A landmark for AD

FDA and EMA vet Critical Path Institute’s clinical trial simulation tool for Alzheimer’s disease

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TUCSON, Ariz.—In what may be a big step forward forAlzheimer's disease (AD) therapy development, both the U.S. Food and DrugAdministration (FDA) and the European Medicines Agency (EMA) have independentlyreached favorable decisions on the value of the Critical Path Institute's(C-Path) new disease simulation tool for improving trial design in mild andmoderate AD.

The first such instrument to ever receive this regulatory designation—deemed"fit for purpose" by the FDA and "suitable for use" by the EMA—the toolrepresents an enabling advance to improve the design of future clinical trialsin AD. The new tool applies computerized models to simulate "what-if" scenariosfor clinical trials, with the goal of serving as a public resource for sponsorsdesigning trials of new therapies.

The FDA issued its "fit for purpose" regulatory letter to the Critical PathInstitute's consortium, the Coalition Against Major Diseases (CAMD), in June.
"Model-based drug development was one of the goals definedin the FDA's 2004 Critical Path Initiative report, and this new tool sets thestage for applying new technologies to accelerating medical productdevelopment," says Dr. Janet Woodcock, director of the Center for DrugEvaluation and Research (CDER) at the FDA.

"The involvement of the FDA and the EMA for guidance on C-Path programs is ahallmark of C-Path/CAMD," says Dr. Diane Stephenson, executive director of theCAMD. She points out that C-Path programs frequently result in a formalregulatory qualification by FDA and EMA as drug development tools and novelmethodologies. The institute is an independent, nonprofit organizationestablished in 2005 with public and private philanthropic support from theArizona community, the Science Foundation Arizona (SFAz) and the FDA. Aninternational leader in forming collaborations to advance its mission ofimproving health and saving lives by accelerating the development of safe,effective medicines, C-Path has established global, public-private partnershipsthat currently include more than 1,000 scientists from government regulatoryagencies, academia, patient advocacy organizations and 35 major pharmaceuticalcompanies.

"The AD clinical trial simulation tool will make it possible to simulateclinical trials by integrating all relevant data so future studies will be moreefficient and more likely to be successful," states Stephenson. "The tool wasdeveloped by integrating diverse sources of data which helped with improvedreliability and confidence in the model."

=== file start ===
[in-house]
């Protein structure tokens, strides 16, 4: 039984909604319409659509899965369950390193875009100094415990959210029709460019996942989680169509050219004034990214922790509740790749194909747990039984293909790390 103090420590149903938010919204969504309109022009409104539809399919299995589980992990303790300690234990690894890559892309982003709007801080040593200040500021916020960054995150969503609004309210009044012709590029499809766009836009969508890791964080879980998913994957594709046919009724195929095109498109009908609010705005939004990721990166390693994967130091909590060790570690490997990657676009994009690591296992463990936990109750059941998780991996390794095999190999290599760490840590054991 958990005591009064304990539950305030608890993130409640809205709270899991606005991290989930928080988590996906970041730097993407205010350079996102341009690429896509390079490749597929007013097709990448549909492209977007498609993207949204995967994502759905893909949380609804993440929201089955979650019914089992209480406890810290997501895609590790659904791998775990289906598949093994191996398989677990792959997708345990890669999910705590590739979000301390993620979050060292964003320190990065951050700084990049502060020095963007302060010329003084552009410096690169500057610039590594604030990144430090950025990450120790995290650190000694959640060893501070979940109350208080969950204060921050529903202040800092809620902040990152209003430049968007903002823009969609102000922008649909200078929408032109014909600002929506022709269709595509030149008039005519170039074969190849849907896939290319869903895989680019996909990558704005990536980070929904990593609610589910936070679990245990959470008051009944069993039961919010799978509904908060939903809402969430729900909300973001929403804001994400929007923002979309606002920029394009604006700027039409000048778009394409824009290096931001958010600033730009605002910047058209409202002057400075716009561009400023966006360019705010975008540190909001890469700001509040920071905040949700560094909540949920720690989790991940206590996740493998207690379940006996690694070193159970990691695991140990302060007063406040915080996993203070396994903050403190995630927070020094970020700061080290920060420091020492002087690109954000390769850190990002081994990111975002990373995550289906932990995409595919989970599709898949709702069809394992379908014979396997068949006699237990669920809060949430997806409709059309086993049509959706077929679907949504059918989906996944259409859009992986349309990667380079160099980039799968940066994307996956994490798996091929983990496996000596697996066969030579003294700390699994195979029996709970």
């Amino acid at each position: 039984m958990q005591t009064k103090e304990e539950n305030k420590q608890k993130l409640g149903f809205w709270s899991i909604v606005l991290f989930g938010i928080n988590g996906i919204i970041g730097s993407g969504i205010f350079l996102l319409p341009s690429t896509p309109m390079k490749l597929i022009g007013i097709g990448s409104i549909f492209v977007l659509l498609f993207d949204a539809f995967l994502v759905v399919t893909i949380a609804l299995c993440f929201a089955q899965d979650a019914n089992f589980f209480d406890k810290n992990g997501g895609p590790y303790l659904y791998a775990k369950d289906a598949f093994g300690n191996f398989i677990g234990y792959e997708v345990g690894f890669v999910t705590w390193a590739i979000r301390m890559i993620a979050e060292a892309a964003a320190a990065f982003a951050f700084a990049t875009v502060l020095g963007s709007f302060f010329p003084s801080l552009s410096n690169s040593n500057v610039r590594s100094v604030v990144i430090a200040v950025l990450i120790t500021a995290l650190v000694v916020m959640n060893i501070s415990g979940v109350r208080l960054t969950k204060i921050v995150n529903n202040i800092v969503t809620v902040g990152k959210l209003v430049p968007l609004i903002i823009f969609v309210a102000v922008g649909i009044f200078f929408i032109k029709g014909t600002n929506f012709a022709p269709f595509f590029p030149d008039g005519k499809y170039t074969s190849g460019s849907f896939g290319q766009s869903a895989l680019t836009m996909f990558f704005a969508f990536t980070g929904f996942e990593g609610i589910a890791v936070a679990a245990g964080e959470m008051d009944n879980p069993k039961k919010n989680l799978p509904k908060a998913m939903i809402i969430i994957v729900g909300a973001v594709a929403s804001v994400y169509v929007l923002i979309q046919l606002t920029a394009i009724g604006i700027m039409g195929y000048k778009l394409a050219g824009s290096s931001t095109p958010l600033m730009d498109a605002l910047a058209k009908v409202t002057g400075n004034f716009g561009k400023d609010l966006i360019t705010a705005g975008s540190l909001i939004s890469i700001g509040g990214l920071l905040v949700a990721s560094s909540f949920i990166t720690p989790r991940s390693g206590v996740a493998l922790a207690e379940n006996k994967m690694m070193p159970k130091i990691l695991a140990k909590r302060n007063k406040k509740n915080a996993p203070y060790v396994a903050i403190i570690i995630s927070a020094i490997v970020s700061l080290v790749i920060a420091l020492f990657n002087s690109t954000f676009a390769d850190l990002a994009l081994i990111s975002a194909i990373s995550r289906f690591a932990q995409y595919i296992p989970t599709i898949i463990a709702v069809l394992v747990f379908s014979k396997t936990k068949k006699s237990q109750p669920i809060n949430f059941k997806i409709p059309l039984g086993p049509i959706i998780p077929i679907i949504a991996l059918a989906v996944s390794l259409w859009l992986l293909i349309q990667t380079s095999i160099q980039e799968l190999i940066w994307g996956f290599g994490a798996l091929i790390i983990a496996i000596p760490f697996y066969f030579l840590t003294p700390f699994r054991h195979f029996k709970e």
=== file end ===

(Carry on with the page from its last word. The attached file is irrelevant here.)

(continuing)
The data sources used to develop the simulation include: Mild and moderate ADtrials from the CAMD database—3,200 patient-strong at the time the tool wasdeveloped; 6,500 to date.

"Pfizer, Abbott (now AbbVie), AstraZeneca, Sanofi and GlaxoSmithKline allcontributed data to the CAMD database," Stephenson notes. "There were ninetrials in total, representing the placebo arms of legacy clinical trials."

Other sources included natural history data from the large observational study, the Alzheimer's Disease Neuroimaging Initiative (ADNI) mild and moderate ADcohort, which was 284 patient-strong at the time the tool was developed, andliterature data from 73 publications of unique trials that represented morethan 72,000 patients.

In earlier work, Stephenson notes, C-Path identified the first preclinicalsafety biomarkers, qualified by the FDA, the EMA and the PMDA, that predictwhether a drug may affect kidney function and the first imaging biomarker fortrial enrichment qualified by EMA in which clinicians can identify thosepatients with memory loss that are most likely to progress to Alzheimer'sdisease by measuring hippocampal volume.

Dr. Richard Lalonde, vice president and global head of clinical pharmacology atPfizer, states, "this model was made possible because major pharmaceuticalcompanies participating in CAMD were willing to share de-identifiedpatient-level data for over 6,000 patients who previously participated in ADtrials. The data from these trials were the basis for this model, and the FDA'sdecision on this tool will allow sponsors to apply modeling and simulation andlaunch AD trials with a higher degree of confidence. This is a great example ofa rising tide lifting all boats."

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